Silicon Valley may have thought it was bullet-proof. But it is not. High tech companies are being forced to face the recession as advertisers cut back.
"Now it's clear that they're cutting back everywhere in new media and old media, so Silicon Valley also is going to be facing some contraction," senior technology editor for the Wall Street Journal Online Julia Angwin said.
Valley high tech companies have already filed required notices with the state that they are laying off 569 workers this month and 794 next month. Those figures do not include the unannounced number of layoffs at Yahoo. Yahoo corporate spokesman Brad Williams said the company does not comment about rumors or speculation. Angwin noted that /*Carol Bartz*/, the new CEO at /*Yahoo*/, had indicated when she took over the company recently from co-founder /*Jerry Yang*/ that it was better not to prolong the layoff process.
High tech workers taking a lunch break today along Murphy Avenue in downtown Sunnyvale are taking the growing layoffs numbers in stride. While no one would admit to ABC7 News that they were worried about their own job security, several said they know it will be difficult for laid-off workers to find new jobs in the current economy.
"I think a re-set is much more likely at this point; it doesn't mean we never come back, but to expect to bounce back in a couple of years and take off into the excess of the last few I don't see as a possibility," Peter Murray said.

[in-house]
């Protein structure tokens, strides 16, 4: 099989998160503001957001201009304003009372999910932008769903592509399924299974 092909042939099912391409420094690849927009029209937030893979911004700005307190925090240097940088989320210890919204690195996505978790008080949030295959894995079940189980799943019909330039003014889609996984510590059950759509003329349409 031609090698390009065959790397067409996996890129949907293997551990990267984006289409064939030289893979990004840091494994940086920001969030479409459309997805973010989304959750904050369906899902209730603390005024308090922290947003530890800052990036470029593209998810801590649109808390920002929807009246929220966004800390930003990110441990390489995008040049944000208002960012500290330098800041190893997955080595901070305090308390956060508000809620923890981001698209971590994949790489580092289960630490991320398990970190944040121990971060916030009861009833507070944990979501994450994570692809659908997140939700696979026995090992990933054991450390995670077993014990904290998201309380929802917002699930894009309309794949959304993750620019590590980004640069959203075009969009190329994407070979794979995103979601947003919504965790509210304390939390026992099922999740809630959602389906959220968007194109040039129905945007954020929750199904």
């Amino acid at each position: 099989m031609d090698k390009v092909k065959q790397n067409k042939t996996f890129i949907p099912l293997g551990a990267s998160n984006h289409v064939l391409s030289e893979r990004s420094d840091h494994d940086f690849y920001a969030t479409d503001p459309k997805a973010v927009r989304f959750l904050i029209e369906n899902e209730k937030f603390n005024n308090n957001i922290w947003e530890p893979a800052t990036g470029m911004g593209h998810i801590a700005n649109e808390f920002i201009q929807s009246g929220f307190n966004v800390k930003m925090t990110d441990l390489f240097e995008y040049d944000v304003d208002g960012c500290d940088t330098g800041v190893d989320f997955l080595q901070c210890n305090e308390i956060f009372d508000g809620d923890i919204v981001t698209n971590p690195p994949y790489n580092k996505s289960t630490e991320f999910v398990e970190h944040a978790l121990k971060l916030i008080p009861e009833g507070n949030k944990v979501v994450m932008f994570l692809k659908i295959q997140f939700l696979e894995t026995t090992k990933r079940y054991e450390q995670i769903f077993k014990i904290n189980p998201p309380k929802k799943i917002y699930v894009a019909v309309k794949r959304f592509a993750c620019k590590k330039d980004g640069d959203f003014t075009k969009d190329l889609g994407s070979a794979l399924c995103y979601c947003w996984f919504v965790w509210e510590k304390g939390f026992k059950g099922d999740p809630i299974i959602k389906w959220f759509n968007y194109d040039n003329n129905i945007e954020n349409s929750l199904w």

Still, veterans of Valley turmoil remain optimistic.
"I've gone through two bankruptcies, two other companies that closed down; I'm still here," Carmella Sutton, who has worked in the Silicon Valley for 32 years, said.
As companies trim staffing, there is a spillover effect on their suppliers and vendors. Craig Almeleh, principal at San Jose based architectural firm Arc Tec, said that the downturn has led to fewer building projects and more vacant office space. Almelh's client list includes some of the firms slashing jobs. He anticipates it could take six months to lease two buildings he recently renovated. No one is ready to make commitments until the economy recovers.
"I don't think anything will improve until there are clear signs, and they are going to basically hunker down until they see not only a turn-around but a turn-around where they can justify growth," Almeleh said.